We can no longer qualify certain threats as problems “over there.” Local phenomena can create consequences that involve the entire world. Nowhere is this better illustrated than in the control of infectious disease.

In response to sweeping death in West Africa caused by the Ebola virus, the World Health Organization announced an “international public health emergency.” The declaration came days after two American medical workers were flown home from Liberia for treatment after being infected by this highly lethal virus.

The number of people killed by the Ebola outbreak surpassed 2,200 this week, according to WHO.

While governments and other stakeholders scramble to coordinate an effective response to this growing threat, the question is justly raised: Why is there no overarching global structure coordinating efforts to prevent and mitigate the damage from infectious diseases?

Global infectious disease control is currently a disjointed, incoherent effort riddled with gaps and inconsistencies that limit our ability to meet challenges optimally. The inadequacy of the system is borne out by facts: About 20 percent of annual deaths worldwide are caused by infectious disease, a percentage that rises substantially when focusing on the developing world. Almost 3 million people die every year from vaccine-preventable deaths, many of them children. In the United States this year, there have been three separate instances in which pathogens — anthrax, smallpox, and H5N1 (bird flu) — were either incorrectly inactivated, handled or stored, potentially posing a danger to the American public. Such alarming information means we can no longer wait for some catastrophic catalyst to mobilize us into action.

We have proposed in a number of international venues that a Global Governance Structure for Infectious Disease be established based on the need to:

• Collect, analyze and share infectious disease information in real time on an interoperable platform;

• Identify funding mechanisms to encourage private-sector innovation to develop and distribute affordable antimicrobial therapeutics, vaccines and diagnostics to the poorest nations as well as to the developed world;

• Establish and integrate a network of international basic science and translational research centers that will support fundamental investigations into the pathophysiology of certain microbial threats;

• Harmonize, monitor and anticipate changes in international standards for the best laboratory, regulatory and ethical practices.

These four components would fall under a judicial forum through which stakeholders would seek advisory opinions or bring disputes for adjudication.

The GGSID would also operate under a governing principle of “common but differentiated responsibility.” This principle acknowledges that while all participants have a common responsibility to infectious disease control as a public good, they do not have the same capability. Therefore, involvement and incentives within the structure would vary.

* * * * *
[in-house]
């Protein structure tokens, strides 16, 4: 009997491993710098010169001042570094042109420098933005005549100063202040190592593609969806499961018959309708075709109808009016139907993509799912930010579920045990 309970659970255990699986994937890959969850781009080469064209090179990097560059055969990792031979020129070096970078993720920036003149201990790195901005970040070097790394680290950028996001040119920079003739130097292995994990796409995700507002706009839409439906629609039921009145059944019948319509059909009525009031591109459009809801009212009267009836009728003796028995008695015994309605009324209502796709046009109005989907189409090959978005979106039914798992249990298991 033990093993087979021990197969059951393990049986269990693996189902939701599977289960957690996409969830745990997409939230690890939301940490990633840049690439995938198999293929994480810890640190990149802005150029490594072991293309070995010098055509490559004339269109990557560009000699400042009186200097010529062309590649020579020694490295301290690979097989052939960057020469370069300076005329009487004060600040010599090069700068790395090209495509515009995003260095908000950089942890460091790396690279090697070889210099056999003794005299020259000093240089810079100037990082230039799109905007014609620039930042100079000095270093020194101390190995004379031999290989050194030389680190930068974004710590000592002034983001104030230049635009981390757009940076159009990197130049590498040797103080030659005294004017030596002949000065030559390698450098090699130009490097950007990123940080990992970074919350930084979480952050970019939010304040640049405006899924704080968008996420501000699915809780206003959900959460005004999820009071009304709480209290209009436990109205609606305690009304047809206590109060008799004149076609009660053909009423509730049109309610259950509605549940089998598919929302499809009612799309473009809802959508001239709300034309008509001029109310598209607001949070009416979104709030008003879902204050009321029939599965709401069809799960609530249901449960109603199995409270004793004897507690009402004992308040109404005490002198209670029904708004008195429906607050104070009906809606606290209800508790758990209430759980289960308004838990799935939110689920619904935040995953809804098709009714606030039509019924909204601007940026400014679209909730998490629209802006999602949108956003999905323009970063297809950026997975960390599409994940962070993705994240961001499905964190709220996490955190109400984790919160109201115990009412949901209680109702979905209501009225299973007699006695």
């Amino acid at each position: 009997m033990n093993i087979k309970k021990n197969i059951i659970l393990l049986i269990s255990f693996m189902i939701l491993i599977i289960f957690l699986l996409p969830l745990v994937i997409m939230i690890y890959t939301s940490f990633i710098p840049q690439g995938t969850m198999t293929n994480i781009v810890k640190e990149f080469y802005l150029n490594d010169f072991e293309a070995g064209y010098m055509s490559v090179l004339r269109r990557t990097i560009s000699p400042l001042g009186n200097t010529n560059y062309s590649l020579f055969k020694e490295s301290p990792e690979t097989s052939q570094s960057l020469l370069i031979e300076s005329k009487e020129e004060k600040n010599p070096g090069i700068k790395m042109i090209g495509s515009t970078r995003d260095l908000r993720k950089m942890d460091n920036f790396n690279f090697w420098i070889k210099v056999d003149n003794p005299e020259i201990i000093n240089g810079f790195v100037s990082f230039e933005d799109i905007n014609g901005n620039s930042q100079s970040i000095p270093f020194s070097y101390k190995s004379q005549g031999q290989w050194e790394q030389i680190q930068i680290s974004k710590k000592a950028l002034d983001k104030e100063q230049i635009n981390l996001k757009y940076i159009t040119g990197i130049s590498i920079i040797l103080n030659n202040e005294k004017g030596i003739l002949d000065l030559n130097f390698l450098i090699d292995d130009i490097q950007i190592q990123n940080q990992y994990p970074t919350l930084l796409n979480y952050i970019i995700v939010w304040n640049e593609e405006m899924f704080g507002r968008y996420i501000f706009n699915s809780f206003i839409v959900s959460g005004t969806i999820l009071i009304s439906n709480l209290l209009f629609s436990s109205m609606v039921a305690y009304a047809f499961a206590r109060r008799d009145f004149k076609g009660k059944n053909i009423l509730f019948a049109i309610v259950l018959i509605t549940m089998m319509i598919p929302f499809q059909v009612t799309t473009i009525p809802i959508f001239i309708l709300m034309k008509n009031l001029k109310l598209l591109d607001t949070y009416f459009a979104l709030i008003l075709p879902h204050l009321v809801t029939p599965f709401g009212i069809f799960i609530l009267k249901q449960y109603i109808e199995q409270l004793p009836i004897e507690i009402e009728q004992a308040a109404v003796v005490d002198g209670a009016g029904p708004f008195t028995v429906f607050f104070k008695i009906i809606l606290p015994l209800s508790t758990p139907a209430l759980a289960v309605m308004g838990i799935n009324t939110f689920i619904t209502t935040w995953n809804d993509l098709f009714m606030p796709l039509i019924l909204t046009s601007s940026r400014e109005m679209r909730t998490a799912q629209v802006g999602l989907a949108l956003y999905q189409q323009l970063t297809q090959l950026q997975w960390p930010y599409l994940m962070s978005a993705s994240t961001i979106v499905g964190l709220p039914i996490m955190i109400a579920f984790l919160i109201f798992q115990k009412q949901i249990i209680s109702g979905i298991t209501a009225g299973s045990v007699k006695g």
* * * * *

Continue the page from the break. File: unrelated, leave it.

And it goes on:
One model for vaccination distribution is our Energize the Chain project, which was reported in the New Scientist in 2012. The project tackles the supply-chain issue regarding vaccination spoilage in rural areas where there is little to no electricity.

Vaccines need to be kept within a certain narrow range of temperatures in order to be effective. In the most remote areas of the world, where energy sources are scarce, proper refrigeration of vaccines is nearly or entirely impossible. The result is that entire villages of children do not receive their proper immunizations and are consequently highly susceptible to vaccine-preventable deaths.

EtC’s solution is a partnership between the ministries of health in these regions and the private mobile-phone industry. In many instances, we directly access the electricity upon which these mobile-phone towers rely to power the vaccine refrigeration systems and use the connectivity of the towers to monitor in real time the temperature and operation of the refrigeration systems.

EtC has partnered with Econet Wireless in Zimbabwe to use energy generators at mobile-phone tower sites and other remote, off-grid locations to power vaccine refrigerators, thus preserving the vaccine cold chain and enabling local health workers to deliver vaccines to underserved populations.

The need for a GGSID is manifestly clear. Some countries have incentives to underreport outbreaks, whereas others simply do not have the ability to report accurately. The current system does not properly incentivize the private sector to invest in the development of vaccines that would only serve a small population. It is simply not profitable. The GGSID addresses both the underreporting and the lack-of-market issues through creative incentive frameworks, as well as through international research centers that would be dedicated to finding cures for scourges like Ebola.

The proposed GGSID needs to be presented for comment and eventual endorsement by international groups, including but not limited to the Organisation for Economic Co-operation and Development, the G20, the United Nations, and the World Economic Forum. Following these presentations, formal submission to specific countries will be undertaken.

The time is ripe for the establishment of a GGSID. We must marshal our forces now, before we return to the perilous state of complacency exhibited prior to these numerous wake-up calls.

DR. HARVEY RUBIN is a professor of medicine, microbiology, and computer science and director of the Institute for Strategic Threat Analysis and Response at the University of Pennsylvania. Nicholas Saidel is the associate director of ISTAR. The authors wrote this for the Philadelphia Inquirer.